Stories of her charm and spirit flow easily from her friends and neighbors, who share a close-knit neighborhood on School Street in Rockport.
Williams, a watercolor painter with an unusual design background, beginning with her early career designing Aubusson rugs, was born in Philadelphia and grew up in the Flatbush section of New York City's Brooklyn neighborhood. She attended the Pratt Institute of Art in New York City.
Between the dozens of greetings, Williams talked about her family. She admired the work of her father, Orville P. Williams, considered a top political cartoonist of the 20th century. He depicted political events and issues of the times during the Depression, Prohibition, and the two world wars.
Following World War II, Peg Williams moved permanently to Rockport and began selling paintings for the noted artist Max Kuehne. She had always summered here on School Street, living in her grandmother's house.
"Woodfall is my grandfather's name. He was a contractor here who at one time owned all of School Street," she said.
Friends admire the centenarian for her sense of humor.
When asked to what she attributes her longevity, she commented that she never married. But she traveled the world and found great companionship with her beloved dachshunds, through which she met many friends, who also shared an affinity for dogs.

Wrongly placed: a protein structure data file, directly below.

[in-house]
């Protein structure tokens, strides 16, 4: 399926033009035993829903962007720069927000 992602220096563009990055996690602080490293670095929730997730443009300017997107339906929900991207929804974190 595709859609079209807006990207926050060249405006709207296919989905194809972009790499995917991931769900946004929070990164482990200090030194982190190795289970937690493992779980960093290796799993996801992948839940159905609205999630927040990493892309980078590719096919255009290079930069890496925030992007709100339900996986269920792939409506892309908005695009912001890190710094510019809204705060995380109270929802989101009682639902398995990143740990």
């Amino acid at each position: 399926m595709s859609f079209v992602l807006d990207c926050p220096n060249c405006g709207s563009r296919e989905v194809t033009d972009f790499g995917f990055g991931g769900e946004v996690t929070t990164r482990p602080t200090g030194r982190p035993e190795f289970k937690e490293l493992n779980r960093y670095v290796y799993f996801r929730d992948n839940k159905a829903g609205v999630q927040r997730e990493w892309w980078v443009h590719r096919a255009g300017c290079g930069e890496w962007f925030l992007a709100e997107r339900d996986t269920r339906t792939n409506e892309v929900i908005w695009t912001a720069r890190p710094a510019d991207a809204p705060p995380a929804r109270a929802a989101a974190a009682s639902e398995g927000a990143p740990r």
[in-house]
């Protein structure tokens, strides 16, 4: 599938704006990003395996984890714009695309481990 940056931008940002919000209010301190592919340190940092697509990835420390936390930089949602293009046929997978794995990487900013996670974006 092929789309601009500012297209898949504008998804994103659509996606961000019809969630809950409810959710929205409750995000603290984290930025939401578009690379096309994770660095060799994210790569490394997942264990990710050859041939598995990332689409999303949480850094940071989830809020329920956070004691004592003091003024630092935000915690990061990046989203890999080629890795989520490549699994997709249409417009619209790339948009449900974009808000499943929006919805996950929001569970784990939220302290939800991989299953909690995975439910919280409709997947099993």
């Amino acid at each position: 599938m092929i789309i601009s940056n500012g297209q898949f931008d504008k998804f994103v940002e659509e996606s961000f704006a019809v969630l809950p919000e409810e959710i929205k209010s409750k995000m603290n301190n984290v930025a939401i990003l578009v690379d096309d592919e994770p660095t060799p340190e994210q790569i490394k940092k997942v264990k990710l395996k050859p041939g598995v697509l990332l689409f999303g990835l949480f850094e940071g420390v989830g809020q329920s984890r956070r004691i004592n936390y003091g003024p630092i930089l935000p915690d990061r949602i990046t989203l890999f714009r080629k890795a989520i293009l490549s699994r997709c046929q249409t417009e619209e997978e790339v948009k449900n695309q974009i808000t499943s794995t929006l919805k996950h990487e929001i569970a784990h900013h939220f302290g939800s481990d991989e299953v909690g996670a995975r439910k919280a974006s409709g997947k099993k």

"They were the love of my life," she said, especially her last dog, Tess.
A close friend, Ingeborg Lauterstein, remembered that if tourists left their dogs locked in a parked car, they might be sorry.
"Peg would think nothing of throwing a bucket of water through the slightly open window to cool the poor darling down," she said.
Williams cherished the new life she found in this seaside village, known for its artists.
"I love the outdoors, and there's nowhere else on earth like Rockport. It has everything," Williams said. "I'm not a city person, really."
She was an avid rock climber and champion tennis player. As a girl she played field hockey and rode horses.
"I can't complain about my life," she said while seated on a plush couch in her neighbor Deborah Cowan's home, surrounded by friends, fresh flowers, birthday cards, food and gifts.